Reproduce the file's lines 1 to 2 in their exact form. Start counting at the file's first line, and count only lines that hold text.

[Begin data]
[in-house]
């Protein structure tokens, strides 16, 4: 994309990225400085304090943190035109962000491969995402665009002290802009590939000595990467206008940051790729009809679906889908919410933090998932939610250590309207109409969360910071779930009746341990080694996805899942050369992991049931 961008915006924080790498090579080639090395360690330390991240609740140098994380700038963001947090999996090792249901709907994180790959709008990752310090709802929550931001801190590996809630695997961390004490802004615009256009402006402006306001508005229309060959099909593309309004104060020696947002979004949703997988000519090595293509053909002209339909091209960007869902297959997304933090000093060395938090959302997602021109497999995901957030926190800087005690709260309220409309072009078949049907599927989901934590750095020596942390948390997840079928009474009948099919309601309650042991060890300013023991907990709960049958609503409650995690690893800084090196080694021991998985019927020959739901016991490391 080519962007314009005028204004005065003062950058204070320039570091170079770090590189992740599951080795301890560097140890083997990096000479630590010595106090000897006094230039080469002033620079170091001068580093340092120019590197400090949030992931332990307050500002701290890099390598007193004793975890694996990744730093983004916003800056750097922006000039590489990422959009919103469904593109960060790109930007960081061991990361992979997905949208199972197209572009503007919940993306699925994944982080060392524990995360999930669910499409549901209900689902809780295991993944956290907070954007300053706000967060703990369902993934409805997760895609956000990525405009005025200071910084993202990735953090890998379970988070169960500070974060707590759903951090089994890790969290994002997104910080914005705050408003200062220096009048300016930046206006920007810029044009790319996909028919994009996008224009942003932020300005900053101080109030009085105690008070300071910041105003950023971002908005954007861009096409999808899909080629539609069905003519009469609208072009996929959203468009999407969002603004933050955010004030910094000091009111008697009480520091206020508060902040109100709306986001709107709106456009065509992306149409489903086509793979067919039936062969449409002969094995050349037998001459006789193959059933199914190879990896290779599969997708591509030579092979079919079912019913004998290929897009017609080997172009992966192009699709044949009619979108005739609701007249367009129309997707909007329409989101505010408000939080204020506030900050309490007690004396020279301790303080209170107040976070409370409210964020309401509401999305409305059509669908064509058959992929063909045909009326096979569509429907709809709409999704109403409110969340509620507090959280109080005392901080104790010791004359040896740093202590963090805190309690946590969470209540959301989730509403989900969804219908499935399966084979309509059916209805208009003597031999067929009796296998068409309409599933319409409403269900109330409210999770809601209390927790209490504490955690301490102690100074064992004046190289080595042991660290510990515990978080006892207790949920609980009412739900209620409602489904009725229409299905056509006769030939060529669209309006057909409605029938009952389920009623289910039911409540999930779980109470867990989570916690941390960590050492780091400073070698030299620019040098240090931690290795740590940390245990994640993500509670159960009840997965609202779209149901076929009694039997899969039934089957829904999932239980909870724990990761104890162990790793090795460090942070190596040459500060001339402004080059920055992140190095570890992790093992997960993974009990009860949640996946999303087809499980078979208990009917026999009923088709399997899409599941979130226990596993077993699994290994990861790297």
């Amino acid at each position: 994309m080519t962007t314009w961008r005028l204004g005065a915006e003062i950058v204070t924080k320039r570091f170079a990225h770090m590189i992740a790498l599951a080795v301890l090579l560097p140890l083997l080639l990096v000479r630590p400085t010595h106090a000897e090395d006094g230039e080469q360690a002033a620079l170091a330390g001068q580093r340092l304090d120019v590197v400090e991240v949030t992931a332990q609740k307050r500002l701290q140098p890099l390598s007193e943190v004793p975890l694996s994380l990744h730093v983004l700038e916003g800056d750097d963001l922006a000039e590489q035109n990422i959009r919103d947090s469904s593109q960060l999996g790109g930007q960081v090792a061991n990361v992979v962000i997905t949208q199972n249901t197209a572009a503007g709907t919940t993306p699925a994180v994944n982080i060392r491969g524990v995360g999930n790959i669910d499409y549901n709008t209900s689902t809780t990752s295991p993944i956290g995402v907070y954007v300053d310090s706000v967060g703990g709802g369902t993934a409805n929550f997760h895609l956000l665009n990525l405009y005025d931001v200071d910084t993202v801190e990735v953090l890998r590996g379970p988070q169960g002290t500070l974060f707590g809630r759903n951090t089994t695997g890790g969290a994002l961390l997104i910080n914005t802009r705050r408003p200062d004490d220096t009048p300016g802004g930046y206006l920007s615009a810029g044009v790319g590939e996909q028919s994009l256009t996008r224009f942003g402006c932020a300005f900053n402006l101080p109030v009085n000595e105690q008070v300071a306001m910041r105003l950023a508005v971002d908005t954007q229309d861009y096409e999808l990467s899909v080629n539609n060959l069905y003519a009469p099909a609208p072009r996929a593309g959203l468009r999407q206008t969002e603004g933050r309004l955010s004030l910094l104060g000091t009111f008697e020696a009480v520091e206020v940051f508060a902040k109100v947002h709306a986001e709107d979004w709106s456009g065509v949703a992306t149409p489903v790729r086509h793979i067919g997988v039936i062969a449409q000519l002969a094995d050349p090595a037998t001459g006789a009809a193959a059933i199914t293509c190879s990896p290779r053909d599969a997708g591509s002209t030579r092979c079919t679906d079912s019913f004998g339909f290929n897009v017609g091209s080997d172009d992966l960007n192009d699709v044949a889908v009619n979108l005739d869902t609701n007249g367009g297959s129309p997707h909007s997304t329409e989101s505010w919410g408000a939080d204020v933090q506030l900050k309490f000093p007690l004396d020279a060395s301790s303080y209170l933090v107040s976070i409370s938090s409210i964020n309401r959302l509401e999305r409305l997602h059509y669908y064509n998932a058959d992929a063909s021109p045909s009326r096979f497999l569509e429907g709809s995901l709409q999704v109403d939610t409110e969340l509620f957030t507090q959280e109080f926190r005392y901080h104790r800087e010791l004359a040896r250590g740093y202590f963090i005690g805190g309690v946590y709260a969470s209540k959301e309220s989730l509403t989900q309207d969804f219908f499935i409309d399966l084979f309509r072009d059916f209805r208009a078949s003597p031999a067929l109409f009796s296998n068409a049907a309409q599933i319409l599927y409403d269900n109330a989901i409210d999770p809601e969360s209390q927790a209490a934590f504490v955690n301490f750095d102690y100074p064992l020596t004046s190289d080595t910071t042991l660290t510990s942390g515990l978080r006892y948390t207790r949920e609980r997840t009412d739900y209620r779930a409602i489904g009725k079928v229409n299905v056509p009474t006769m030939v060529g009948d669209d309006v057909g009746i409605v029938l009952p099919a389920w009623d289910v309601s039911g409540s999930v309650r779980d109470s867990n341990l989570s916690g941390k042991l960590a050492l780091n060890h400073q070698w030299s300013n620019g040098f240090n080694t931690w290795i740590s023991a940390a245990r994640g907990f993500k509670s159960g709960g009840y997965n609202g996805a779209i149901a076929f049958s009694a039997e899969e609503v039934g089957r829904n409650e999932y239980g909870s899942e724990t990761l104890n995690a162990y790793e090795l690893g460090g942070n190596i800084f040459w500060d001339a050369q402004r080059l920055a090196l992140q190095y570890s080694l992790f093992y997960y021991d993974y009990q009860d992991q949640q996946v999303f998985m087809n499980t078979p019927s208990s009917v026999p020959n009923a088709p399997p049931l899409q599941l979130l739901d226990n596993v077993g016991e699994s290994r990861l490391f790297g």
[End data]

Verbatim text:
[in-house]
């Protein structure tokens, strides 16, 4: 994309990225400085304090943190035109962000491969995402665009002290802009590939000595990467206008940051790729009809679906889908919410933090998932939610250590309207109409969360910071779930009746341990080694996805899942050369992991049931 961008915006924080790498090579080639090395360690330390991240609740140098994380700038963001947090999996090792249901709907994180790959709008990752310090709802929550931001801190590996809630695997961390004490802004615009256009402006402006306001508005229309060959099909593309309004104060020696947002979004949703997988000519090595293509053909002209339909091209960007869902297959997304933090000093060395938090959302997602021109497999995901957030926190800087005690709260309220409309072009078949049907599927989901934590750095020596942390948390997840079928009474009948099919309601309650042991060890300013023991907990709960049958609503409650995690690893800084090196080694021991998985019927020959739901016991490391 080519962007314009005028204004005065003062950058204070320039570091170079770090590189992740599951080795301890560097140890083997990096000479630590010595106090000897006094230039080469002033620079170091001068580093340092120019590197400090949030992931332990307050500002701290890099390598007193004793975890694996990744730093983004916003800056750097922006000039590489990422959009919103469904593109960060790109930007960081061991990361992979997905949208199972197209572009503007919940993306699925994944982080060392524990995360999930669910499409549901209900689902809780295991993944956290907070954007300053706000967060703990369902993934409805997760895609956000990525405009005025200071910084993202990735953090890998379970988070169960500070974060707590759903951090089994890790969290994002997104910080914005705050408003200062220096009048300016930046206006920007810029044009790319996909028919994009996008224009942003932020300005900053101080109030009085105690008070300071910041105003950023971002908005954007861009096409999808899909080629539609069905003519009469609208072009996929959203468009999407969002603004933050955010004030910094000091009111008697009480520091206020508060902040109100709306986001709107709106456009065509992306149409489903086509793979067919039936062969449409002969094995050349037998001459006789193959059933199914190879990896290779599969997708591509030579092979079919079912019913004998290929897009017609080997172009992966192009699709044949009619979108005739609701007249367009129309997707909007329409989101505010408000939080204020506030900050309490007690004396020279301790303080209170107040976070409370409210964020309401509401999305409305059509669908064509058959992929063909045909009326096979569509429907709809709409999704109403409110969340509620507090959280109080005392901080104790010791004359040896740093202590963090805190309690946590969470209540959301989730509403989900969804219908499935399966084979309509059916209805208009003597031999067929009796296998068409309409599933319409409403269900109330409210999770809601209390927790209490504490955690301490102690100074064992004046190289080595042991660290510990515990978080006892207790949920609980009412739900209620409602489904009725229409299905056509006769030939060529669209309006057909409605029938009952389920009623289910039911409540999930779980109470867990989570916690941390960590050492780091400073070698030299620019040098240090931690290795740590940390245990994640993500509670159960009840997965609202779209149901076929009694039997899969039934089957829904999932239980909870724990990761104890162990790793090795460090942070190596040459500060001339402004080059920055992140190095570890992790093992997960993974009990009860949640996946999303087809499980078979208990009917026999009923088709399997899409599941979130226990596993077993699994290994990861790297």